[4 updates at the bottom of this post as of 8:08am CST]
If ObamaCare somehow passes through Congress and signed by President Obama, what can Americans look forward to?
Well the Republican Party’s very own potential presidential candidate Mitt Romney did just that as governor of Massachusetts, passing universal health coverage for the entire state.
The results are mixed at best, and scary at worst.
Here are some highlights from the op-ed titled Romneycare model a dud in the Boston Herald by Michael Graham where Massachusetts is “already glowing in the radioactive haze of Romneycare, aka “ObamaCare: The Beta Version.” [emphases mine]:
Shouldn’t Obama have been bragging yesterday about bringing the benefits of Bay State reform to all of America?
As we prepare to wander into this coming nuclear winter of hyper-partisan politics – one in which we’re almost certain to see widespread political fatalities among congressional Democrats – I have to ask: If bringing Massachusetts-style “universal coverage” to America is worth this terrible price, why doesn’t Obama at least mention us once in awhile?
Maybe he thinks of us as the Manhattan Project of medical insurance reform. Too top secret to discuss. More likely, it has something to do with the nightmare results of this government-run debacle. Here are a few “highlights” of the current status of the Obamacare experiment in Massachusetts:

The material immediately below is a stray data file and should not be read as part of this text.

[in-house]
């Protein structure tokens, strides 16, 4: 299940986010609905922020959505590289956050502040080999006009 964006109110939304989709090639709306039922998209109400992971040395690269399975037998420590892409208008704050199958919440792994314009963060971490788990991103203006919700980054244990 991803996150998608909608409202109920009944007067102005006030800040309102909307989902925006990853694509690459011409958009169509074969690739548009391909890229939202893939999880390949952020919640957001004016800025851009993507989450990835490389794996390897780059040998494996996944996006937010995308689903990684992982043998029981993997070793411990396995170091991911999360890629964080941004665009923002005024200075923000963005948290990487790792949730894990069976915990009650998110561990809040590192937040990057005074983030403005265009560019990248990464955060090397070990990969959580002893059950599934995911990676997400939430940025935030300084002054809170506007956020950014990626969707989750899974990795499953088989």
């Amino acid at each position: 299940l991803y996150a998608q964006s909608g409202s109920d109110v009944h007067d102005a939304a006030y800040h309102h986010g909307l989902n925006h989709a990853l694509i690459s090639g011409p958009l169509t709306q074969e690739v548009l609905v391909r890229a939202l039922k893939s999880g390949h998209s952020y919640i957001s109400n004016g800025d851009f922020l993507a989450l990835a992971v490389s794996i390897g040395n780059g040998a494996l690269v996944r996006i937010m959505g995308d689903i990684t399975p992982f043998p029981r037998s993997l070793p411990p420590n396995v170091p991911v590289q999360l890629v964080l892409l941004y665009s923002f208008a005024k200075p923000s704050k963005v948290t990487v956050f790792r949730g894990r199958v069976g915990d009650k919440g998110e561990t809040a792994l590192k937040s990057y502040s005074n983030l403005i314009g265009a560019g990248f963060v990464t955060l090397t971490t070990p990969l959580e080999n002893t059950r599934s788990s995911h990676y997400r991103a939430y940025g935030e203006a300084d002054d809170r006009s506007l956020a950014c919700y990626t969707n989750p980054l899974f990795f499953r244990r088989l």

It’s exploding the budget: Our “universal” health insurance scheme is already $47 million over budget [imagine it in trillions for American tax-payers] for 2010. Romneycare will cost taxpayers more than $900 million next year alone.
Ezra Klein has a post up trumpeting a new paper from MIT economist Jon Gruber which purports to show that Massachusetts significantly reduced individual health care premiums through its 2006 health care reform bill — which in many ways was similar to the Democratic proposals currently moving forward in congress. (Needless to say, this would be contrary to what most people who have actually experienced health care in Mass., even this liberal speech writer, have experienced.) However, looking at all the findings is key:
In their December 2007 report, AHIP reported that the average single premium at the end of 2006 for a nongroup product in the United States was $2,613. In a report issued just this week, AHIP found that the average single premium in mid-2009 was $2,985, or a 14 percent increase. That same report presents results for the nongroup markets in a set of states. One of those states is Massachusetts, which passed health-care reform similar to the one contemplated at the federal level in mid-2006. The major aspects of this reform took place in 2007, notably the introduction of large subsidies for low-income populations, a merged nongroup and small group insurance market, and a mandate on individuals to purchase health insurance. And the results have been an enormous reduction in the cost of nongroup insurance in the state: The average individual premium in the state fell from $8,537 at the end of 2006 to $5,143 in mid-2009, a 40 percent reduction, while the rest of the nation was seeing a 14 percent increase.